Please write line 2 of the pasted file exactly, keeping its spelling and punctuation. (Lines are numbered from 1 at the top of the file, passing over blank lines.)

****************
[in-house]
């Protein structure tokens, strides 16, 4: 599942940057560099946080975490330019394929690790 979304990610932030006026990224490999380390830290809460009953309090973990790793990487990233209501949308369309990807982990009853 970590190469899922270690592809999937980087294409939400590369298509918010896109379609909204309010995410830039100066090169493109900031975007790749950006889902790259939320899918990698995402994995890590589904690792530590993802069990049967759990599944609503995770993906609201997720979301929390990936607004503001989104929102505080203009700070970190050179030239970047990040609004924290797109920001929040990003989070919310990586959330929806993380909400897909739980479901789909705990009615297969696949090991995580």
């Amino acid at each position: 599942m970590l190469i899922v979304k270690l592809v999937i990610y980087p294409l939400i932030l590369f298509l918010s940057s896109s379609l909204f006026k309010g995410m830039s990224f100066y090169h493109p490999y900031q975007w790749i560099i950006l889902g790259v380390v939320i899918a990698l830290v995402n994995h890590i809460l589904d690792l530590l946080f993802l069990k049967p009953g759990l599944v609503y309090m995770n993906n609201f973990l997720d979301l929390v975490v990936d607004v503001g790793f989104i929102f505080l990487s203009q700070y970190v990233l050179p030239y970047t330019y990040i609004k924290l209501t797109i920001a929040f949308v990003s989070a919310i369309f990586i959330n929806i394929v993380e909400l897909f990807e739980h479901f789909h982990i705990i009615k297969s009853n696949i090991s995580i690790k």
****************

């Protein structure tokens, strides 16, 4: 599942940057560099946080975490330019394929690790 979304990610932030006026990224490999380390830290809460009953309090973990790793990487990233209501949308369309990807982990009853 970590190469899922270690592809999937980087294409939400590369298509918010896109379609909204309010995410830039100066090169493109900031975007790749950006889902790259939320899918990698995402994995890590589904690792530590993802069990049967759990599944609503995770993906609201997720979301929390990936607004503001989104929102505080203009700070970190050179030239970047990040609004924290797109920001929040990003989070919310990586959330929806993380909400897909739980479901789909705990009615297969696949090991995580």